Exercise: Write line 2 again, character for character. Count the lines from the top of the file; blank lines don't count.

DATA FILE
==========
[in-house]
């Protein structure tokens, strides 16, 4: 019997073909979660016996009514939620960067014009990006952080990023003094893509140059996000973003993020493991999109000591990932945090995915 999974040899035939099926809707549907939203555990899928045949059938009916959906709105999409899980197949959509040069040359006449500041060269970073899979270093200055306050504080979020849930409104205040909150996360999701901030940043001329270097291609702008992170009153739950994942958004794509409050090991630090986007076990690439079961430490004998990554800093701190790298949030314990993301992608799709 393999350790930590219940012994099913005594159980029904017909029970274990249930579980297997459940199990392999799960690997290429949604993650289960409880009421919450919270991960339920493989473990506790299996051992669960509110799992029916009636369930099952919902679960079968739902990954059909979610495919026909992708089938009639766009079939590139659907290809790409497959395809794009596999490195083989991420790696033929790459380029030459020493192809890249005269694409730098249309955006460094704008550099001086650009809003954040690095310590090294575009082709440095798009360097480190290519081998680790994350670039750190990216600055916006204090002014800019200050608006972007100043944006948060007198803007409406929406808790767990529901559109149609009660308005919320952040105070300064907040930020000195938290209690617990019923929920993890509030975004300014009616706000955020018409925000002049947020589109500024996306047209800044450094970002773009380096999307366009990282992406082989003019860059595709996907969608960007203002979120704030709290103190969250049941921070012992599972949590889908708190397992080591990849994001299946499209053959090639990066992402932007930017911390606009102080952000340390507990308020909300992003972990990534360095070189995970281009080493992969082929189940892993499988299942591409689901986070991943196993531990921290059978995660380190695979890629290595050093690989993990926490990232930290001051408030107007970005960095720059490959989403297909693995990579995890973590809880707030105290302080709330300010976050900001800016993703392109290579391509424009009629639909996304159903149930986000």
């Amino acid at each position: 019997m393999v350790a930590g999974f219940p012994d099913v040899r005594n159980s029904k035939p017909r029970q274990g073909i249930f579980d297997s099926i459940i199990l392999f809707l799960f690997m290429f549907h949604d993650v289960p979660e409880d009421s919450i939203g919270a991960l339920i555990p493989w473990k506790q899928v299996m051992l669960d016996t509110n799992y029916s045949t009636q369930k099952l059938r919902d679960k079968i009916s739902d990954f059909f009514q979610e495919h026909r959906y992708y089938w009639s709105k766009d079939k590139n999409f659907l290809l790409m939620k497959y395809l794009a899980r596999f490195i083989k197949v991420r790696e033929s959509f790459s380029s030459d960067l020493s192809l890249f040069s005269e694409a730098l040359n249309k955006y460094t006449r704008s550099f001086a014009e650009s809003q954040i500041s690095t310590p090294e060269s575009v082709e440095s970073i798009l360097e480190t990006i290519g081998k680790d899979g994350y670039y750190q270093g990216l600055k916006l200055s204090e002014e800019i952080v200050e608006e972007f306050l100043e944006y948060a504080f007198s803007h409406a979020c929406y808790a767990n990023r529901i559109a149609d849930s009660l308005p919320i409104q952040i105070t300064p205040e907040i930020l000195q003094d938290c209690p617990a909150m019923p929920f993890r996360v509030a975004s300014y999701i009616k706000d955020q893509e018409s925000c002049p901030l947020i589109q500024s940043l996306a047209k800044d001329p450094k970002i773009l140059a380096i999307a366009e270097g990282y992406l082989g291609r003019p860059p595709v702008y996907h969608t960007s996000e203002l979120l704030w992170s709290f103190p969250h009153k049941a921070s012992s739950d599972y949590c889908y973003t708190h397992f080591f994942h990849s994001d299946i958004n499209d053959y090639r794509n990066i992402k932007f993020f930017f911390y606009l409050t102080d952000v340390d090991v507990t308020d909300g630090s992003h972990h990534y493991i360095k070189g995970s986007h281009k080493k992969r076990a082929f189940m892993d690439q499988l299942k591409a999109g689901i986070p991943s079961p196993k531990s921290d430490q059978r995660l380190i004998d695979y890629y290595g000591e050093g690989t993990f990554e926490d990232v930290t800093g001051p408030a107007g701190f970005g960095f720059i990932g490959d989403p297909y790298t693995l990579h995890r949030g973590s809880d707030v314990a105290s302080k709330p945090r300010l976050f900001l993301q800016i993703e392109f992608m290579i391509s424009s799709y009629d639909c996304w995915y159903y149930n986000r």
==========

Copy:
């Protein structure tokens, strides 16, 4: 019997073909979660016996009514939620960067014009990006952080990023003094893509140059996000973003993020493991999109000591990932945090995915 999974040899035939099926809707549907939203555990899928045949059938009916959906709105999409899980197949959509040069040359006449500041060269970073899979270093200055306050504080979020849930409104205040909150996360999701901030940043001329270097291609702008992170009153739950994942958004794509409050090991630090986007076990690439079961430490004998990554800093701190790298949030314990993301992608799709 393999350790930590219940012994099913005594159980029904017909029970274990249930579980297997459940199990392999799960690997290429949604993650289960409880009421919450919270991960339920493989473990506790299996051992669960509110799992029916009636369930099952919902679960079968739902990954059909979610495919026909992708089938009639766009079939590139659907290809790409497959395809794009596999490195083989991420790696033929790459380029030459020493192809890249005269694409730098249309955006460094704008550099001086650009809003954040690095310590090294575009082709440095798009360097480190290519081998680790994350670039750190990216600055916006204090002014800019200050608006972007100043944006948060007198803007409406929406808790767990529901559109149609009660308005919320952040105070300064907040930020000195938290209690617990019923929920993890509030975004300014009616706000955020018409925000002049947020589109500024996306047209800044450094970002773009380096999307366009990282992406082989003019860059595709996907969608960007203002979120704030709290103190969250049941921070012992599972949590889908708190397992080591990849994001299946499209053959090639990066992402932007930017911390606009102080952000340390507990308020909300992003972990990534360095070189995970281009080493992969082929189940892993499988299942591409689901986070991943196993531990921290059978995660380190695979890629290595050093690989993990926490990232930290001051408030107007970005960095720059490959989403297909693995990579995890973590809880707030105290302080709330300010976050900001800016993703392109290579391509424009009629639909996304159903149930986000």